For example, the method may be used for rate conversion from a rate ⅓ to a rate ½ coder, to which rate matching may also be applied, so that approximately half of the parity bits are deleted from the output of each of the first and second coders.
Another aspect of the invention provides a coder arrangement comprising: a first convolutional coder responsive to data bits to be coded for producing first parity bits; an interleaver arranged to interleave in a predetermined manner the data bits to be coded to produce interleaved data bits; a second convolutional coder responsive to the interleaved data bits for producing second parity bits; means for providing the data bits to be coded and some of the first and second parity bits as coded output data of the coder arrangement, others of the first and second parity bits being deleted; a control unit for determining which of the first parity bits are deleted; and an interleaver responsive to the control unit for interleaving in said predetermined manner positions of the first parity bits that are not deleted to determine positions of the second parity bits which are deleted.
Typically alternate ones of the first parity bits are deleted.
Another aspect of the invention provides a method of rate matching by deleting coded data bits produced by a convolutional coder from data bits to be coded, the convolutional coder providing a plurality of outputs corresponding to respective coding polynomials, the polynomials providing respective coding strengths in terms of minimum free distance, the method comprising the steps of: deleting coded data bits from at least one of the coder outputs corresponding to a relatively weak polynomial; and providing all of the coded data bits from at least another one of the coder outputs corresponding to a relatively strong polynomial with undeleted coded bits of the other coder outputs to provide coded data bits at a desired rate.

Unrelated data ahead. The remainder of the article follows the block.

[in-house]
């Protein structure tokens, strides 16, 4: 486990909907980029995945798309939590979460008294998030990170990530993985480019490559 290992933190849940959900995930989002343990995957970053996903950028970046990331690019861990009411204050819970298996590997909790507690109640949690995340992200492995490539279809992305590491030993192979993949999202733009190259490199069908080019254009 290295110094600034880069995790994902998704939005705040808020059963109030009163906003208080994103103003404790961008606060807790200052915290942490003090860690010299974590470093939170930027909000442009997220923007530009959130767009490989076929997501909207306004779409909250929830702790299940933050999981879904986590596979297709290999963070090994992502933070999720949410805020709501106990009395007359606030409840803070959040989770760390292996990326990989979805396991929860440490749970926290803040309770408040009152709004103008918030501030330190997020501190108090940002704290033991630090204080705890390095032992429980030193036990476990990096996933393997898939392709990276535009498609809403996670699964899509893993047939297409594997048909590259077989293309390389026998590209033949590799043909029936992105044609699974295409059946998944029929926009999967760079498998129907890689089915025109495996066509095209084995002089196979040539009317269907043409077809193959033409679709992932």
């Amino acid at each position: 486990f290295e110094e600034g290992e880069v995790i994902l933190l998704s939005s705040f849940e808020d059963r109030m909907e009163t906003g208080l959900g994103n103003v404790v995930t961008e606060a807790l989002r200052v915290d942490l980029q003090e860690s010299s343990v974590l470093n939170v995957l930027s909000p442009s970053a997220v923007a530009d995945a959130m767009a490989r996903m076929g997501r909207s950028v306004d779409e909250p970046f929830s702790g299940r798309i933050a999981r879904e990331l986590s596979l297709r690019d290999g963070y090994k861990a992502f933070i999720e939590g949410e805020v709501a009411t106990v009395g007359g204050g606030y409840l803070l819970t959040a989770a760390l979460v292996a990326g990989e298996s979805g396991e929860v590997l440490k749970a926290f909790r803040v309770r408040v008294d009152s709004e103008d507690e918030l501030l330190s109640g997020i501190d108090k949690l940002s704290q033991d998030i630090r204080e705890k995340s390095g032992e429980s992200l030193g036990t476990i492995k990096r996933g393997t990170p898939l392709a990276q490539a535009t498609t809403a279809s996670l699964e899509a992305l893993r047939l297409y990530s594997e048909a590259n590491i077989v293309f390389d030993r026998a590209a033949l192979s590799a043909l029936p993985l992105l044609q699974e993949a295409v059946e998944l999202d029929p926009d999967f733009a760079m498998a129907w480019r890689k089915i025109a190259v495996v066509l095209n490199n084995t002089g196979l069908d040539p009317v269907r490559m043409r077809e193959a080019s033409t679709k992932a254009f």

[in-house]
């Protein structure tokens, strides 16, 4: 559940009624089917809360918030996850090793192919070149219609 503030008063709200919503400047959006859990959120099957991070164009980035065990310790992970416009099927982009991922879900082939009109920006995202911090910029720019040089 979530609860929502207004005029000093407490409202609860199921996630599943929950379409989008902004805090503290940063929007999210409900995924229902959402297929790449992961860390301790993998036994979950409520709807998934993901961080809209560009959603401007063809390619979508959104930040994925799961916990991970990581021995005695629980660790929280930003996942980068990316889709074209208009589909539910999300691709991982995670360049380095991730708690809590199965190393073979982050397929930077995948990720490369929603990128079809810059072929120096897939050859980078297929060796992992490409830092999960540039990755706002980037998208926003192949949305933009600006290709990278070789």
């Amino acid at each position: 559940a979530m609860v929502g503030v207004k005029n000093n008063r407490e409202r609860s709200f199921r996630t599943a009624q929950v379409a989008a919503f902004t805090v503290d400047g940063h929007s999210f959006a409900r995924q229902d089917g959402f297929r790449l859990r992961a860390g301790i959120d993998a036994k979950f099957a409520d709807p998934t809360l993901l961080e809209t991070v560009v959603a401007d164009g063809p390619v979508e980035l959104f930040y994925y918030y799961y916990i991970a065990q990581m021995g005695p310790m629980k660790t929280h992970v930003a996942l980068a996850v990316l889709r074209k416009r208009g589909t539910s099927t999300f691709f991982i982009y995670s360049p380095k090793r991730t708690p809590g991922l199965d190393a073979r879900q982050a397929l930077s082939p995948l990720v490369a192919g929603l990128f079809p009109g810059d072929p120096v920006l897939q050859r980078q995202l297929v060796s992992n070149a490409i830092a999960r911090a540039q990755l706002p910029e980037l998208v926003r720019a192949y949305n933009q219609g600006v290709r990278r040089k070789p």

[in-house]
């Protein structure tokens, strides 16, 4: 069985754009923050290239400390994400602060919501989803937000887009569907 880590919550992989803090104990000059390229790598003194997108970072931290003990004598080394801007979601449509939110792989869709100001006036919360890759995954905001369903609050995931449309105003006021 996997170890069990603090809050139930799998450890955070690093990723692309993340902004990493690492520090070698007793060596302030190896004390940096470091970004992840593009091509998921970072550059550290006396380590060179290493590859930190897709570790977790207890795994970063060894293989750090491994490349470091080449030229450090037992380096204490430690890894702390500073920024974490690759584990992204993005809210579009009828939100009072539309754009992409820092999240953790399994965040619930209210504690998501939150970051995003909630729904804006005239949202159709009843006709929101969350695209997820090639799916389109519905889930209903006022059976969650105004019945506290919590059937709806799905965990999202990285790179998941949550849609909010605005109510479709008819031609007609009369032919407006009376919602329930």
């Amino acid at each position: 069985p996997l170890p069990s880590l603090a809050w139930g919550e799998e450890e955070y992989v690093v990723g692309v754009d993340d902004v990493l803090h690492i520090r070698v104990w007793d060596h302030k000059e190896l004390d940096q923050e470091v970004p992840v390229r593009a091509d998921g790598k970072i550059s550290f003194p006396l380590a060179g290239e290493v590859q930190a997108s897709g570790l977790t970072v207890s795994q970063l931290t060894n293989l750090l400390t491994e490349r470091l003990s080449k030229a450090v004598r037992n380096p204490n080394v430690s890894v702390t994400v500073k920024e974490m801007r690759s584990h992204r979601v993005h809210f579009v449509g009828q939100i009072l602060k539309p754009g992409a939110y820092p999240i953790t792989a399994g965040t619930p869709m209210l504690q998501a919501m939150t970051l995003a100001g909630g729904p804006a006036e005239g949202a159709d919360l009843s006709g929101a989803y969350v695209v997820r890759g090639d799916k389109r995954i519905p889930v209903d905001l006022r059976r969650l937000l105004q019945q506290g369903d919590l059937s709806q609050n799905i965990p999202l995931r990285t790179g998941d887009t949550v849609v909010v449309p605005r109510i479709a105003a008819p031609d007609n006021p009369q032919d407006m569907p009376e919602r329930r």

In a presently preferred form of this method, the convolutional coder has three outputs and coded data bits are deleted from each of two of the outputs corresponding to the two weakest polynomials. In particular, the convolutional coder can have a constraint length K=9 and coding polynomials represented by octal numbers 557, 633, and 711, coded data bits being deleted from the outputs corresponding to the polynomials 557 and 633 and not being deleted from the output corresponding to the polynomial 711.
The invention also provides a method of convolutional coding and rate matching data to provide coded data in response to data to be coded, comprising the steps of: coding data to be coded in accordance with a rate ⅓ convolutional code of constraint length K=9 with polynomials represented by octal numbers 557, 633, and 711 to produce respective coded data bits; and supplying all of the coded data bits corresponding to the polynomial 711 and only some of the coded data bits corresponding to the polynomials 557 and 633 to provide said coded data at a desired rate less than three times the rate of the data to be coded.
A further aspect of the invention provides a coder arrangement comprising: a convolutional coder responsive to data bits to be coded to provide coded data bits at a plurality of outputs corresponding to respective coding polynomials, the polynomials providing respective coding strengths in terms of minimum free distance; and means for providing all of the coded data bits from at least one of the coder outputs corresponding to relatively strong polynomial, and only some of the coded data bits from each other coder output corresponding to a relatively weaker polynomial, as coded data bits at a desired rate.
The convolutional coder can conveniently have three outputs with said desired rate being less than three times a rate of the data bits to be coded. In a particular form of the coder arrangement, the convolutional coder has a constraint length K=9 and coding polynomials represented by octal numbers 557, 633, and 711, and the coded data bits at the desired rate include all of the coded data bits from the coder output corresponding to the polynomial 711.
The invention further provides a convolutional coding and rate matching arrangement comprising: a rate ⅓ convolutional coder of constraint length K=9 with polynomials represented by octal numbers 557, 633, and 711 for producing coded data bits at respective outputs in response to data bits to be coded supplied to an input of the convolutional coder; and means for providing all of the coded data bits from the convolutional coder output corresponding to the polynomial 711 and only some of the coded data bits from the convolutional coder outputs corresponding to the polynomials 557 and 633 to provide coded data at a desired rate less than three times the rate of the data to be coded.